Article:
# Astronomical Distances Blendon Middle School April 13, 2010

Astronomical Distances Blendon Middle School April 13, 2010 Dr. Uwe Trittmann Otterbein College Astronomical Distances Locations in the sky are easy to measure: 2 angles Distances from observer are hard (one

length) Together they give the location of an object in three-dimensional space The Trouble with Angles Angular size of an object cannot tell us its actual size depends on how far away it is Sun and Moon have very nearly the same angular size (30' = ) when viewed from Earth Angles and

Size Without Distances We do not know the size of an object This makes it hard to figure out the inner workings of an object We cant picture the structure of the solar system, galaxy, cosmos The Universe is structured on different length scales

Stars nebulae molecular clouds star clusters THE UNIVERSE clusters and superclusters galaxies

like the Milky Way quasars Solar System black holes pulsars Sun

planets terrestrial jovian moons comets meteors asteroids dust

voids Big ----------------------------- small Powers of Ten From Man to Universe - 100 meters =1 meter The Human Scale

Street Size 103 meters =1000 m = 1 km Harbour City Size 104 meters

= 10,000 m =10 km Chicago Planet Size: thousands of km 1000 km = 1,000,000 m = 1 million meters Star Size: 1,000,000,000 m =1 billion meters

The Sun (a typical star): diameter 1.4 million km. Solar System Scale Venus, Earth, Mars Orbits 1011 meters =100,000,000,000m =100,000,000 km = about 1 A.U. (Astronomical Unit)

Farther out: Nebulae Where stars are born... and die ! How big ARE these? They APPEAR tiny! Black Holes Dead Stars How big is a black hole?

Galaxies How big is a galaxy? Are all galaxies the same size? Clusters of Galaxies What is the distance between galaxies? The Universe

How big is the Universe? Does this question make sense? If yes, can we answer it while living IN the universe? Different lengths scales Different length units Human scale: meters (yards) Human height: 1.8 m Geographical scale: kilometers (miles)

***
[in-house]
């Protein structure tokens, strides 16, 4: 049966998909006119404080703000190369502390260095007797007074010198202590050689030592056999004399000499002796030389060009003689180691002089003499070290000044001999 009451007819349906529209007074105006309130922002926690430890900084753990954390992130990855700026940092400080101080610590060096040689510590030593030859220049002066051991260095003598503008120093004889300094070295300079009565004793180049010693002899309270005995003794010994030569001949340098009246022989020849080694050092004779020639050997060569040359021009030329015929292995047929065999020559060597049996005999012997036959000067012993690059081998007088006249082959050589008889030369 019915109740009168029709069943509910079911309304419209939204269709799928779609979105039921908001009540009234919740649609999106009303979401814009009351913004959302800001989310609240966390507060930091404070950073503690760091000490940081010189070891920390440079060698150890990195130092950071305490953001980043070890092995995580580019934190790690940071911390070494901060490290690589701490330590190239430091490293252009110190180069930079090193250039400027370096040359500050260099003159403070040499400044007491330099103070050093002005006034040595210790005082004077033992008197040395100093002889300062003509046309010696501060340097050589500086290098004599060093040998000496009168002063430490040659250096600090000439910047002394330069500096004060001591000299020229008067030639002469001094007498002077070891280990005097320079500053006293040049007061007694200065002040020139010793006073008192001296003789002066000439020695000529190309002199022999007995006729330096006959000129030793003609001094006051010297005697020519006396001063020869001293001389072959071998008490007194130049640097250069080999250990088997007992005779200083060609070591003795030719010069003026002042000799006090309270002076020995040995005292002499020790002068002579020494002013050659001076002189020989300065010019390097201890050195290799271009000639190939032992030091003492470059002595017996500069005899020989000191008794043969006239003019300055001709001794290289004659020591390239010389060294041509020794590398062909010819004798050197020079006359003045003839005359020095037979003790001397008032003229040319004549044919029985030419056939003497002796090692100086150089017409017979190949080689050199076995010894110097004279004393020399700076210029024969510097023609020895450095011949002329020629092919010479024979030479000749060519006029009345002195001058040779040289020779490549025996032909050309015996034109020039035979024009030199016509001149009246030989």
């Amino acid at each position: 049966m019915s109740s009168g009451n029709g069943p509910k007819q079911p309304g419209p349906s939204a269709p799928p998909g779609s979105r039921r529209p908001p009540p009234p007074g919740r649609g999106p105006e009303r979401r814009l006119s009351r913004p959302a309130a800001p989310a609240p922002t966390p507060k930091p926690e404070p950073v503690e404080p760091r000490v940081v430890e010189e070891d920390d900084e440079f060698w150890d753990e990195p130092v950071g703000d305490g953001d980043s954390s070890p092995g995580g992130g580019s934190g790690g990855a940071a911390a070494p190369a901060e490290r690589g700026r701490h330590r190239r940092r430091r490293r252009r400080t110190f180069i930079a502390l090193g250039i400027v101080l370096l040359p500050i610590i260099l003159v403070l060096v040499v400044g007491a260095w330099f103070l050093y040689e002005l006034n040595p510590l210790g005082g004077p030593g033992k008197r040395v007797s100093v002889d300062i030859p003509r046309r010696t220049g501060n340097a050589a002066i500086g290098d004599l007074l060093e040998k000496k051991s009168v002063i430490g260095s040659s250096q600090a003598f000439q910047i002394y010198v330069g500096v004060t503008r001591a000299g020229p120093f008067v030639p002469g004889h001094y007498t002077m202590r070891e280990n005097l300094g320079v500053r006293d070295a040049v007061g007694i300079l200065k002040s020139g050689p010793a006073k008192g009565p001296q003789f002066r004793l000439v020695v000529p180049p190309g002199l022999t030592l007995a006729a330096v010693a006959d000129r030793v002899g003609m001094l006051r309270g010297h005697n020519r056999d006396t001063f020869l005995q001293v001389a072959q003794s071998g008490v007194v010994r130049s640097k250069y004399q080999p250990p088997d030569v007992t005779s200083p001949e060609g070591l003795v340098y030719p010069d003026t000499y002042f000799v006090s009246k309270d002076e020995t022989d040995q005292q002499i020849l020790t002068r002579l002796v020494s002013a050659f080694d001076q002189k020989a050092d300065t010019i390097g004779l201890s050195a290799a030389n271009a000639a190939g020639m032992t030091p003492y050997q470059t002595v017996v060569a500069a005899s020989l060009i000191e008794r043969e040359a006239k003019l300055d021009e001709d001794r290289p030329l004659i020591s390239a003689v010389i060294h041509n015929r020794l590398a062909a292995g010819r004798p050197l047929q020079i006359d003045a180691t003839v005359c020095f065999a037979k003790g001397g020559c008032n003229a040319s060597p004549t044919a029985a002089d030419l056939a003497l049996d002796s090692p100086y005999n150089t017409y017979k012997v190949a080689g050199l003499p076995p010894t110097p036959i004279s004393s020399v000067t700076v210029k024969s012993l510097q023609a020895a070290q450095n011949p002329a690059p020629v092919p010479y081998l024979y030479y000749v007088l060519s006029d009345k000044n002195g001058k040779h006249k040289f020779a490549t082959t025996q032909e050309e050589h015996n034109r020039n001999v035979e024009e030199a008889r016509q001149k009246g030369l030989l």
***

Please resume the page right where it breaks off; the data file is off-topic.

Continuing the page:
Distance to Cincinnati: 100 mi Solar system scale: Astronomical Unit Distance Earth-Sun: 1 A.U. Intragalactic scale: lightyears (parsecs) Next star: 4 lightyears Intergalactic scale: millions of lightyears (Megaparsecs) Andromeda galaxy: 2.2 million lightyears = 0.67 Mpc

Cosmological Scale: billions of ly (Gigaparsecs) Edge of observable universe: about 15 billion ly Different lengths scales Different length measurements Human scale: yardstick

Geographical scale: triangulation Solar system scale: Radar ranging Intragalactic scale: Close stars: stellar parallax Far: spectroscopic parallax Intergalactic scale: Close: Variable stars Far: Tully-Fisher relation Cosmological Scale: Hubbles Law

Astronomical Distance Measurements Fundamental technique uses triangulation: Objects appear to move with respect to background if looked at from different vantage points Try looking at you thumb with only your left, then right eye

The more the thumb jumps, the closer it is! Measure jump, get distance See: Link, Link 2 Distances to the Stars Measurements year apart! Parallax can be used out to about 100

light years The bigger the parallactic angle, the closer the star! A star with a measured parallax of 1 is 1 parsec away 1 pc is about 3.3 light years

The nearest star (Proxima Centauri) is about 1.3 pc or 4.3 lyr away Solar system is less than 1/1000 lyr Insight Some stars are close to us (4 ly), other are